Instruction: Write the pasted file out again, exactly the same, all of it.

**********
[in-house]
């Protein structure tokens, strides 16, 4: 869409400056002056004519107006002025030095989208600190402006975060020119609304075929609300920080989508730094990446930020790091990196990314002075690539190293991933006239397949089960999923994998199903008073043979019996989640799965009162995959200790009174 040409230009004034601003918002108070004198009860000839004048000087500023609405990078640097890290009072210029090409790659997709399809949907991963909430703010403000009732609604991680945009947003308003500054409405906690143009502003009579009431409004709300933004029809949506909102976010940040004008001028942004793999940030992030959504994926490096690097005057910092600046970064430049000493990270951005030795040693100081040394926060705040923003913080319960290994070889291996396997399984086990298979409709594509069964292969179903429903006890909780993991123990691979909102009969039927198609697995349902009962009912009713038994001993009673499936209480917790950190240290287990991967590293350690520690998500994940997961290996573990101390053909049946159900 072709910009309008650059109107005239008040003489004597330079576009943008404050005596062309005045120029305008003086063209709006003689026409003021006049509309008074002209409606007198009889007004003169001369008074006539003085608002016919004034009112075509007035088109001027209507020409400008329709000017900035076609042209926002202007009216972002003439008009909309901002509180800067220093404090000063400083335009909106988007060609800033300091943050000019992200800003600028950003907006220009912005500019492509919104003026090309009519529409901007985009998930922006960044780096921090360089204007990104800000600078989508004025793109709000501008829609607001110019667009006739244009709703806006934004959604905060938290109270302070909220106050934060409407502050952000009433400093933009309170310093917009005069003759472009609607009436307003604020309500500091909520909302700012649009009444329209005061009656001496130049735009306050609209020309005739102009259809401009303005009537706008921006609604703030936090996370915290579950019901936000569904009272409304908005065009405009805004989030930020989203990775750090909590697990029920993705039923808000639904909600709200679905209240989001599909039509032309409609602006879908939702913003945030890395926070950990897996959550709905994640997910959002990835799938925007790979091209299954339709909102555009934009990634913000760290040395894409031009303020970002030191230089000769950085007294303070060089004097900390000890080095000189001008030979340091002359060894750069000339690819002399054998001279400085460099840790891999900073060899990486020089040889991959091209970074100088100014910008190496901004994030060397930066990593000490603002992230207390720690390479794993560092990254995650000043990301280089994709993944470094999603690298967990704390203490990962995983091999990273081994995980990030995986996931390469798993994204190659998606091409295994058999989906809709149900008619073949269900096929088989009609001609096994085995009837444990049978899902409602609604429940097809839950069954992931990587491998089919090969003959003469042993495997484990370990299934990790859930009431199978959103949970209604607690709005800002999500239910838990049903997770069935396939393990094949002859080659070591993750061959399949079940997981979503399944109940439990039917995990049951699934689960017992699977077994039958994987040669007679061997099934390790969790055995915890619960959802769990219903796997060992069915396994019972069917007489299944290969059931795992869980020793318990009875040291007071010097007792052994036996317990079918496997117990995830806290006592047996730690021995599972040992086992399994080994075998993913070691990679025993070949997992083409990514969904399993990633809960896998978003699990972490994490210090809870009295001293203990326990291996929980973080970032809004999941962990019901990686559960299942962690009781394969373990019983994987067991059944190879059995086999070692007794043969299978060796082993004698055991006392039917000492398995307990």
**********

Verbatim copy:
[in-house]
């Protein structure tokens, strides 16, 4: 869409400056002056004519107006002025030095989208600190402006975060020119609304075929609300920080989508730094990446930020790091990196990314002075690539190293991933006239397949089960999923994998199903008073043979019996989640799965009162995959200790009174 040409230009004034601003918002108070004198009860000839004048000087500023609405990078640097890290009072210029090409790659997709399809949907991963909430703010403000009732609604991680945009947003308003500054409405906690143009502003009579009431409004709300933004029809949506909102976010940040004008001028942004793999940030992030959504994926490096690097005057910092600046970064430049000493990270951005030795040693100081040394926060705040923003913080319960290994070889291996396997399984086990298979409709594509069964292969179903429903006890909780993991123990691979909102009969039927198609697995349902009962009912009713038994001993009673499936209480917790950190240290287990991967590293350690520690998500994940997961290996573990101390053909049946159900 072709910009309008650059109107005239008040003489004597330079576009943008404050005596062309005045120029305008003086063209709006003689026409003021006049509309008074002209409606007198009889007004003169001369008074006539003085608002016919004034009112075509007035088109001027209507020409400008329709000017900035076609042209926002202007009216972002003439008009909309901002509180800067220093404090000063400083335009909106988007060609800033300091943050000019992200800003600028950003907006220009912005500019492509919104003026090309009519529409901007985009998930922006960044780096921090360089204007990104800000600078989508004025793109709000501008829609607001110019667009006739244009709703806006934004959604905060938290109270302070909220106050934060409407502050952000009433400093933009309170310093917009005069003759472009609607009436307003604020309500500091909520909302700012649009009444329209005061009656001496130049735009306050609209020309005739102009259809401009303005009537706008921006609604703030936090996370915290579950019901936000569904009272409304908005065009405009805004989030930020989203990775750090909590697990029920993705039923808000639904909600709200679905209240989001599909039509032309409609602006879908939702913003945030890395926070950990897996959550709905994640997910959002990835799938925007790979091209299954339709909102555009934009990634913000760290040395894409031009303020970002030191230089000769950085007294303070060089004097900390000890080095000189001008030979340091002359060894750069000339690819002399054998001279400085460099840790891999900073060899990486020089040889991959091209970074100088100014910008190496901004994030060397930066990593000490603002992230207390720690390479794993560092990254995650000043990301280089994709993944470094999603690298967990704390203490990962995983091999990273081994995980990030995986996931390469798993994204190659998606091409295994058999989906809709149900008619073949269900096929088989009609001609096994085995009837444990049978899902409602609604429940097809839950069954992931990587491998089919090969003959003469042993495997484990370990299934990790859930009431199978959103949970209604607690709005800002999500239910838990049903997770069935396939393990094949002859080659070591993750061959399949079940997981979503399944109940439990039917995990049951699934689960017992699977077994039958994987040669007679061997099934390790969790055995915890619960959802769990219903796997060992069915396994019972069917007489299944290969059931795992869980020793318990009875040291007071010097007792052994036996317990079918496997117990995830806290006592047996730690021995599972040992086992399994080994075998993913070691990679025993070949997992083409990514969904399993990633809960896998978003699990972490994490210090809870009295001293203990326990291996929980973080970032809004999941962990019901990686559960299942962690009781394969373990019983994987067991059944190879059995086999070692007794043969299978060796082993004698055991006392039917000492398995307990």